In 1965, Ernest Griffin purchased what was then a china factory that sat on the site near Lake Meadows. But it wasn’t until 1978 that he learned about Camp Douglas, discovering that his grandfather enlisted there and that he himself was born in the area of the former camp.

Griffin Funeral Home heirs Dawn Griffin O’Neal and husband Jim O’Neal donated Civil War memorabilia for a Civil War Museum to be built on the historic landmark site, like this photo of Private Charles H. Griffin I October 19, 2012 I Stacie Scott~Sun-Times

Griffin Funeral Home heirs Dawn Griffin O’Neal and husband Jim O’Neal donated Civil War memorabilia for a Civil War Museum to be built on the historic landmark site, like this photo of Private Charles H. Griffin I October 19, 2012 I Stacie Scott~Sun-Times Media

He set out to learn all he could about the Civil War, becoming an expert and amassing a grand memorabilia collection before his death in 1995. The Griffin Family Trust, which closed the funeral home in 2007, had rejected many developers’ proposals for the prime land but finally sold it to Prologue with an agreement that it would open a Civil War museum on the campus honoring African-American soldiers.

The Chicago-based Camp Douglas Foundation had long advocated for a museum on the site.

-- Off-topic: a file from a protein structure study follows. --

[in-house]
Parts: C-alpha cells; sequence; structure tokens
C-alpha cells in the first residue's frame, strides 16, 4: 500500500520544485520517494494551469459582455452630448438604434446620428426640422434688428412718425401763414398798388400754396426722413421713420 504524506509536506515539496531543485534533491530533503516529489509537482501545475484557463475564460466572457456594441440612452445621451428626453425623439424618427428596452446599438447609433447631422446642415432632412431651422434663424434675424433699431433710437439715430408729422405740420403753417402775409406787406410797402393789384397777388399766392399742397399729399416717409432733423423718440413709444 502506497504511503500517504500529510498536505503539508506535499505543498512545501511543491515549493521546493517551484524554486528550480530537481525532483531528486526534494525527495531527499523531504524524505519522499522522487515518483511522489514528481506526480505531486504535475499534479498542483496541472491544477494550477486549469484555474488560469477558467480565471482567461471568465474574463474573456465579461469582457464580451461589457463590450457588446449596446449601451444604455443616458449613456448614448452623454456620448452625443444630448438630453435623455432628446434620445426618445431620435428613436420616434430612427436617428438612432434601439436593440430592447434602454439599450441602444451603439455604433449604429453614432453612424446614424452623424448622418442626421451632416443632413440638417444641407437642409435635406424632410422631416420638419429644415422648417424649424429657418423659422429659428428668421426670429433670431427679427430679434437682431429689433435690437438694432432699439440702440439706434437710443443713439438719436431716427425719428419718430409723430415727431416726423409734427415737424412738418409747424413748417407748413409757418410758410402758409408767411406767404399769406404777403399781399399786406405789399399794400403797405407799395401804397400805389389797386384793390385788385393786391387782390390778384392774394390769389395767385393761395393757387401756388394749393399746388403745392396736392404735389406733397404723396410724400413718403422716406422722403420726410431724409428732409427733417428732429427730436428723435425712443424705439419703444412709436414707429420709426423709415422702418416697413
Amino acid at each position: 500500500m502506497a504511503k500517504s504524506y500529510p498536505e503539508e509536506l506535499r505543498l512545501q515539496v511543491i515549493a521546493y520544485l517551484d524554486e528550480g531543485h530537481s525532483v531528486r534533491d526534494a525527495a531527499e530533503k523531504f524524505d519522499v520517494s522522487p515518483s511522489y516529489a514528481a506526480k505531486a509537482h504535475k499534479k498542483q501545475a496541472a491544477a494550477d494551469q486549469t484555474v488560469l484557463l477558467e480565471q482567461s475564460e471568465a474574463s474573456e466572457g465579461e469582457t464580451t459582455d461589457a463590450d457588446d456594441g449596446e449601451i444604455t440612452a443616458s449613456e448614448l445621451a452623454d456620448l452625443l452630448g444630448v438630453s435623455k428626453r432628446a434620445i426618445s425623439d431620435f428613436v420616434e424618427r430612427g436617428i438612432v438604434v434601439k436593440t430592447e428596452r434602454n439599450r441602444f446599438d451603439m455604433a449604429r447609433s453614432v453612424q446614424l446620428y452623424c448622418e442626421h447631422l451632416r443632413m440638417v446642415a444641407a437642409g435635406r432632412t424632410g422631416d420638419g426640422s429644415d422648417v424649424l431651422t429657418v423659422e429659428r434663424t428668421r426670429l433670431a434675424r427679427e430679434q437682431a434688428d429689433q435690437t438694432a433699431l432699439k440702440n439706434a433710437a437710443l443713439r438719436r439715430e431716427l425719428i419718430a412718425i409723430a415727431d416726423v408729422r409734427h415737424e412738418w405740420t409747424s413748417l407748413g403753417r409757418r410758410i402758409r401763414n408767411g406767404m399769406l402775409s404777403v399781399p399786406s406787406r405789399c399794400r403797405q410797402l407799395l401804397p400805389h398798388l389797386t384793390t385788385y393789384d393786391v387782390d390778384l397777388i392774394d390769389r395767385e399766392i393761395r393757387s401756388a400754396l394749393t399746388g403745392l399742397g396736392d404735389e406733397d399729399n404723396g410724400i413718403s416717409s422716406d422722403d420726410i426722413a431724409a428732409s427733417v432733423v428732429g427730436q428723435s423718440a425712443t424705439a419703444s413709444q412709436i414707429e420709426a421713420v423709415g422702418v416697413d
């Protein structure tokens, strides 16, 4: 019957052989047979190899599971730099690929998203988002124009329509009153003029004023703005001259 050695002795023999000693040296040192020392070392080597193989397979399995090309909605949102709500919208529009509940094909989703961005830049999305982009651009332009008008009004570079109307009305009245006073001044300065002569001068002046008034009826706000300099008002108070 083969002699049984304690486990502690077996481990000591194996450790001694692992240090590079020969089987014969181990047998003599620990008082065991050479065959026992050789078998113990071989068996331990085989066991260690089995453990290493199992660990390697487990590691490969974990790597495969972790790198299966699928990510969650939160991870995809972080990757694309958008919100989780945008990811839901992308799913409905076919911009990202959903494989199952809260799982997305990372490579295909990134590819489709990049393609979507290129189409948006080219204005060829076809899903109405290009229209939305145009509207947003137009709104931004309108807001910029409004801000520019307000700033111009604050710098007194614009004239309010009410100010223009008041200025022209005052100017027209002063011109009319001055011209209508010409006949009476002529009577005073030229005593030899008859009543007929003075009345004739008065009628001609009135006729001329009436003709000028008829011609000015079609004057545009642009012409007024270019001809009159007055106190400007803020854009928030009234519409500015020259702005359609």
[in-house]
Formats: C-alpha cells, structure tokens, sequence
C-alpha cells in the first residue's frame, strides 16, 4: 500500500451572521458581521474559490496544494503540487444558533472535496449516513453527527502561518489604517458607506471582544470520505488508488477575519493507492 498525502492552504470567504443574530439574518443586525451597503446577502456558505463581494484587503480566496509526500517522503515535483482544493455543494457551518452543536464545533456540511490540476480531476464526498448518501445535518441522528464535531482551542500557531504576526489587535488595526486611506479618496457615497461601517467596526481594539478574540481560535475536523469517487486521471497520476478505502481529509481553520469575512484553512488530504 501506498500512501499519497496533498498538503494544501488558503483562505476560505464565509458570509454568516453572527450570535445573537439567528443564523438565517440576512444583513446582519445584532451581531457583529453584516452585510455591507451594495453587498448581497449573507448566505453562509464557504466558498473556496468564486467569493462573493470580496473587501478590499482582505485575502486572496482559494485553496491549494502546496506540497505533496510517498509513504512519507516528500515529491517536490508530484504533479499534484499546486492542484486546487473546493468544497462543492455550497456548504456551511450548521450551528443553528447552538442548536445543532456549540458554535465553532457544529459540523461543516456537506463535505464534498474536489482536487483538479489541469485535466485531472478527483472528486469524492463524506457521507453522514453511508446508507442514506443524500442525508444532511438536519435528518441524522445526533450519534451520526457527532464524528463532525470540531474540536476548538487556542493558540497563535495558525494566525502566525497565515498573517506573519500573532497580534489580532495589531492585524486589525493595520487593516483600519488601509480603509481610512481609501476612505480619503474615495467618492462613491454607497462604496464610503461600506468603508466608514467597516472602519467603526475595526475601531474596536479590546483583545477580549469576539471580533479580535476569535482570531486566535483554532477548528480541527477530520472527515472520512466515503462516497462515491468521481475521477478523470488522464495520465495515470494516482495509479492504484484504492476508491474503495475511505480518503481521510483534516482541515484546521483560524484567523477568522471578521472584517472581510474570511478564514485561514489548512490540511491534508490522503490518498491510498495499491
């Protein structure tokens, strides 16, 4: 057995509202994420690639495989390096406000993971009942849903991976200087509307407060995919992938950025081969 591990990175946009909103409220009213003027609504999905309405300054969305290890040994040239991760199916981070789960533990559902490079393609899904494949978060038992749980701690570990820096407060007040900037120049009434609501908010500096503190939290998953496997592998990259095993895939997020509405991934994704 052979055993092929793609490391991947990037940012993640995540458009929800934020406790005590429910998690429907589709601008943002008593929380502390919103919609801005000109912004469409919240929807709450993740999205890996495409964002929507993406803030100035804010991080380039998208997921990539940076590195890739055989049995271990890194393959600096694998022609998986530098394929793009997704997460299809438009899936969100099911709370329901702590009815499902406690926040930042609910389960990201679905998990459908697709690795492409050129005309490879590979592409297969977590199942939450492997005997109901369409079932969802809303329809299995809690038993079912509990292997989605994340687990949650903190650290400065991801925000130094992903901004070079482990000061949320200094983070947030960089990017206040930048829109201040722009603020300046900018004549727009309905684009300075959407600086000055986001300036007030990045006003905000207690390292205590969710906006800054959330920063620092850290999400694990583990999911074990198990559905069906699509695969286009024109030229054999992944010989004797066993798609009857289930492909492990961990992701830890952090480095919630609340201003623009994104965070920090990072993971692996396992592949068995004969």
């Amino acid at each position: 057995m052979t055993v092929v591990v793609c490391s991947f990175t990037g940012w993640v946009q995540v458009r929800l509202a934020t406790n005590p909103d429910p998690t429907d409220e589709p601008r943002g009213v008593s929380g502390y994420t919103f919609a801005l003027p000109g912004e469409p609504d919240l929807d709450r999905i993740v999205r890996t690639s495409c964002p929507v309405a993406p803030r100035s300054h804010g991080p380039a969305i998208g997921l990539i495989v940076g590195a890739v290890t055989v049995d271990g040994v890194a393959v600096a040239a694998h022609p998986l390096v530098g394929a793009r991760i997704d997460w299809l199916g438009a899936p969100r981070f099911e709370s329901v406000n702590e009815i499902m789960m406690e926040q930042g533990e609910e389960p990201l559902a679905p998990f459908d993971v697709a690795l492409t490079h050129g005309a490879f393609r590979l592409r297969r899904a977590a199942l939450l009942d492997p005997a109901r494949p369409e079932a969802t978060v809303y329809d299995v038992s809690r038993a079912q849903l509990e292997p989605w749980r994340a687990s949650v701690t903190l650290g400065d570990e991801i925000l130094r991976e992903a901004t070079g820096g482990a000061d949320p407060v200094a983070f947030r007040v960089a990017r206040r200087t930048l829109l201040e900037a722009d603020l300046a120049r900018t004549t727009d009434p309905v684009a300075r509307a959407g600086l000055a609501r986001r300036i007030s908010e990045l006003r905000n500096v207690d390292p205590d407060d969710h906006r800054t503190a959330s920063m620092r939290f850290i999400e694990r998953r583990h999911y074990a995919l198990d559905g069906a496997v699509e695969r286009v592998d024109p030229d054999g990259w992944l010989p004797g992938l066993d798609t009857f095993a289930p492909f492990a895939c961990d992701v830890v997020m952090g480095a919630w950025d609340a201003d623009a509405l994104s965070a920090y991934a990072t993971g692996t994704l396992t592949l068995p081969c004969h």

“What we’ve always wanted to do is educate the community about the history of what’s in their neighborhood,” said Bernard Turner, a director of the foundation.

“During the course of the Civil War, when there were victories over Confederate troops in the South, they sent them to Chicago to be housed in Camp Douglas. But the original purpose of the camp was to recruit and train Union soldiers, which included African-American soldiers,” he said. “Because so many troops died in the camp, people think of it in a negative way, but they shouldn’t because this camp contributed to the Union victory that led to the end of slavery.”

The foundation will develop the museum on a portion of the Griffin site — a recreation of the barracks of Camp Douglas, filled with artifacts that have been collected in archaeological digs on the site and on the grounds of Pershing West Middle School directly across the street.